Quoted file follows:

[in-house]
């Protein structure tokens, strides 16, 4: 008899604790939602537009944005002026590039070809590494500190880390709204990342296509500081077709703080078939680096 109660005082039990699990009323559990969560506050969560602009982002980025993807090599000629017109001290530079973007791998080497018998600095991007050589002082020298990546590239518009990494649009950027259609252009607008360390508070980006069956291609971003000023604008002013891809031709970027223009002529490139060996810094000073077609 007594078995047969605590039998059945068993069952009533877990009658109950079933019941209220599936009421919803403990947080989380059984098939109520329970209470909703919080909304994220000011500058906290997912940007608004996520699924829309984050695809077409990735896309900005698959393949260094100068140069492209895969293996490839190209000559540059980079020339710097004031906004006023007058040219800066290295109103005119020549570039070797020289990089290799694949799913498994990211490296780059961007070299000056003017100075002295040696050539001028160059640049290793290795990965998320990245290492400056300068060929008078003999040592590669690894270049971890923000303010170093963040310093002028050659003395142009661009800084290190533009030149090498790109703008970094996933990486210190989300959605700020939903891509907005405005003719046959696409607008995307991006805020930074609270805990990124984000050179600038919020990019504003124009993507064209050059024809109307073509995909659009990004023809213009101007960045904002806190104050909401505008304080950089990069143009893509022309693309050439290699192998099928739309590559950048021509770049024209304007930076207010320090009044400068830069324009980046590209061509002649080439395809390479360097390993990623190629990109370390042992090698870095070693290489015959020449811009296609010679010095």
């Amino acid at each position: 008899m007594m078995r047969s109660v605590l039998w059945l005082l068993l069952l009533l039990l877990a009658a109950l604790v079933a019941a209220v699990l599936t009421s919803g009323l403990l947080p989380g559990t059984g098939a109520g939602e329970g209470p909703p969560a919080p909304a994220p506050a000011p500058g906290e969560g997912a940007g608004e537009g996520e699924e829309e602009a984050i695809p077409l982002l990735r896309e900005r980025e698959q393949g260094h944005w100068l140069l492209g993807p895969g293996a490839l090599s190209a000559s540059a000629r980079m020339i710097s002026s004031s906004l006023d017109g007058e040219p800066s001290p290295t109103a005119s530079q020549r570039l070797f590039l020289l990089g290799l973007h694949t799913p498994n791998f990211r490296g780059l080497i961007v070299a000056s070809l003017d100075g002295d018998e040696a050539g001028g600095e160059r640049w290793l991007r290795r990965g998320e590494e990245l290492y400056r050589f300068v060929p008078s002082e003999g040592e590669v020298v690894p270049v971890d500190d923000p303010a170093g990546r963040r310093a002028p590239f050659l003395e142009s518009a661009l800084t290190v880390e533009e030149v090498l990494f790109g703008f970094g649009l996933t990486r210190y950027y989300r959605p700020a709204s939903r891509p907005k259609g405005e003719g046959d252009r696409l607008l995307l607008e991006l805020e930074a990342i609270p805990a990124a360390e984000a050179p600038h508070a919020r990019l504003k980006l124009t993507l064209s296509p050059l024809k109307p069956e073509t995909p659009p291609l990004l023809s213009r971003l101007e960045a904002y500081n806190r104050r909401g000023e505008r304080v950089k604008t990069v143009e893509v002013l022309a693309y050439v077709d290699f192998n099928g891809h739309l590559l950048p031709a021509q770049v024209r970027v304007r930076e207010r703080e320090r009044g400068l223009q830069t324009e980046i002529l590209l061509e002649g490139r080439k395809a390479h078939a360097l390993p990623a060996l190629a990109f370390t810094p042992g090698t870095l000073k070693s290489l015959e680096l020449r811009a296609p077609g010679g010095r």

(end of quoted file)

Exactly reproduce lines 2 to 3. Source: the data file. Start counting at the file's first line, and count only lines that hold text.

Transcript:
């Protein structure tokens, strides 16, 4: 008899604790939602537009944005002026590039070809590494500190880390709204990342296509500081077709703080078939680096 109660005082039990699990009323559990969560506050969560602009982002980025993807090599000629017109001290530079973007791998080497018998600095991007050589002082020298990546590239518009990494649009950027259609252009607008360390508070980006069956291609971003000023604008002013891809031709970027223009002529490139060996810094000073077609 007594078995047969605590039998059945068993069952009533877990009658109950079933019941209220599936009421919803403990947080989380059984098939109520329970209470909703919080909304994220000011500058906290997912940007608004996520699924829309984050695809077409990735896309900005698959393949260094100068140069492209895969293996490839190209000559540059980079020339710097004031906004006023007058040219800066290295109103005119020549570039070797020289990089290799694949799913498994990211490296780059961007070299000056003017100075002295040696050539001028160059640049290793290795990965998320990245290492400056300068060929008078003999040592590669690894270049971890923000303010170093963040310093002028050659003395142009661009800084290190533009030149090498790109703008970094996933990486210190989300959605700020939903891509907005405005003719046959696409607008995307991006805020930074609270805990990124984000050179600038919020990019504003124009993507064209050059024809109307073509995909659009990004023809213009101007960045904002806190104050909401505008304080950089990069143009893509022309693309050439290699192998099928739309590559950048021509770049024209304007930076207010320090009044400068830069324009980046590209061509002649080439395809390479360097390993990623190629990109370390042992090698870095070693290489015959020449811009296609010679010095």
């Amino acid at each position: 008899m007594m078995r047969s109660v605590l039998w059945l005082l068993l069952l009533l039990l877990a009658a109950l604790v079933a019941a209220v699990l599936t009421s919803g009323l403990l947080p989380g559990t059984g098939a109520g939602e329970g209470p909703p969560a919080p909304a994220p506050a000011p500058g906290e969560g997912a940007g608004e537009g996520e699924e829309e602009a984050i695809p077409l982002l990735r896309e900005r980025e698959q393949g260094h944005w100068l140069l492209g993807p895969g293996a490839l090599s190209a000559s540059a000629r980079m020339i710097s002026s004031s906004l006023d017109g007058e040219p800066s001290p290295t109103a005119s530079q020549r570039l070797f590039l020289l990089g290799l973007h694949t799913p498994n791998f990211r490296g780059l080497i961007v070299a000056s070809l003017d100075g002295d018998e040696a050539g001028g600095e160059r640049w290793l991007r290795r990965g998320e590494e990245l290492y400056r050589f300068v060929p008078s002082e003999g040592e590669v020298v690894p270049v971890d500190d923000p303010a170093g990546r963040r310093a002028p590239f050659l003395e142009s518009a661009l800084t290190v880390e533009e030149v090498l990494f790109g703008f970094g649009l996933t990486r210190y950027y989300r959605p700020a709204s939903r891509p907005k259609g405005e003719g046959d252009r696409l607008l995307l607008e991006l805020e930074a990342i609270p805990a990124a360390e984000a050179p600038h508070a919020r990019l504003k980006l124009t993507l064209s296509p050059l024809k109307p069956e073509t995909p659009p291609l990004l023809s213009r971003l101007e960045a904002y500081n806190r104050r909401g000023e505008r304080v950089k604008t990069v143009e893509v002013l022309a693309y050439v077709d290699f192998n099928g891809h739309l590559l950048p031709a021509q770049v024209r970027v304007r930076e207010r703080e320090r009044g400068l223009q830069t324009e980046i002529l590209l061509e002649g490139r080439k395809a390479h078939a360097l390993p990623a060996l190629a990109f370390t810094p042992g090698t870095l000073k070693s290489l015959e680096l020449r811009a296609p077609g010679g010095r």